3) The rise of knowledge hubs. Knowledge hubs are much more than a website. They put data and connections to work and facilitate feedback that drives greater knowledge and improvement. Consider the open-source infrastructure created by the National Cancer Institute capable of cross-referencing the relationships between 17,000 genes in five major cancers across 20 million journal article abstracts and the gene expression data of millions of simulated patients. The knowledge hub allows for collaboration that transcends time and place, bringing greater understanding of the pathways cancer-causing genes take and the effectiveness of the drugs that target them.
4) Mobile plus. It used to be that a website or app labeled "mobile" meant you could read it on your phone. The future of mobile health is synthesizing information to make it more relevant and actionable to medical professionals and patients alike. For example, an app that helps patients keep track of their medications not only notifies a family member if a dose is missed, it also helps pharmacies and drug makers identify areas of the country with high or low prescription rates.
5) Innovations in public reporting on health care performance. While we're a long way from the user-friendly yet fairly sophisticated ratings of cars, toasters and dishwashers, there are some models to learn from:
- Consumer Reports and Massachusetts Health Quality Partners joined forces to publish ratings of nearly 500 primary care physician groups in Massachusetts. Patients and their families can use the information to make more informed choices about where to get care. Doctors and their care teams can use the information to compare performance and identify areas for improvement.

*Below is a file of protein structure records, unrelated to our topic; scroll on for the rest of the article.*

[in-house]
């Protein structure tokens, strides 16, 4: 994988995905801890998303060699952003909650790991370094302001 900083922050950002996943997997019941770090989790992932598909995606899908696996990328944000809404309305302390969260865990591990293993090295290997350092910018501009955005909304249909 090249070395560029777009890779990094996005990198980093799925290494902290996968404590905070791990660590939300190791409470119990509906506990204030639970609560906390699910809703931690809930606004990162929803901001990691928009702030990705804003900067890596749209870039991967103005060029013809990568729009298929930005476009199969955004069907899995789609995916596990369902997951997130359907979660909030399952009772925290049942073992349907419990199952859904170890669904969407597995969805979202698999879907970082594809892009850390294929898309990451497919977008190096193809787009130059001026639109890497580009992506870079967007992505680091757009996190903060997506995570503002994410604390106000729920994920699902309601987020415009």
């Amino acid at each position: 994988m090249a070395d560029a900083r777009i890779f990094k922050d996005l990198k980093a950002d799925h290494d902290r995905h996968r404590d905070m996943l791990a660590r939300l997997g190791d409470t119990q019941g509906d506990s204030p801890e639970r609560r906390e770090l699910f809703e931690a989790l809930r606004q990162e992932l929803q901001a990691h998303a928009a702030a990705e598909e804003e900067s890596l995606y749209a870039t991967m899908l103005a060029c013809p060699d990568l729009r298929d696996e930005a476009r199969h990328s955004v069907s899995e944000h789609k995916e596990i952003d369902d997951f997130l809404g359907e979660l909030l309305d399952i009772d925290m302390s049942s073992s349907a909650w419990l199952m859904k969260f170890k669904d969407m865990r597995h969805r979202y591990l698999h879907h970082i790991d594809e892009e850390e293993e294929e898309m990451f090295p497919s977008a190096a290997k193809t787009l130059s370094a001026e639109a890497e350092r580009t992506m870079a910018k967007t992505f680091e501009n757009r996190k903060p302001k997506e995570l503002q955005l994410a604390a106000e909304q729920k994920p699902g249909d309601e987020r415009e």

- Nationally, the Society of Thoracic Surgeons (STS) and Consumer Reports published ratings for hundreds of surgical groups across the country that perform heart bypass surgery. The STS database contains more than 4 million patient records. The familiar 5-point Consumer Report scale is the product of 11 different performance measures and a formula to ensure comparability.
- Leap Frog, a health-quality nonprofit, issues a report giving hospitals a letter grade for patient safety. The grade is based on 26 different proven steps to prevent errors and infections.
- The Puget Sound Health Alliance Community Check Up in Washington state compares medical groups, clinics and hospitals.
Elected leaders have struggled for decades to improve the access to and effectiveness of health care while holding down costs. Whether it's personal data or doctor and hospital performance ratings, data can tell a powerful and highly useful story. The digital health revolution unleashing torrents of data may finally deliver the equitable, affordable and effective health care system we've been searching for.
Mark Tobias (@PanthTech) is president of Pantheon, which combines technology expertise and a deep knowledge of health care, education, and social impact markets to provide online technology solutions for nonprofits, associations, and government.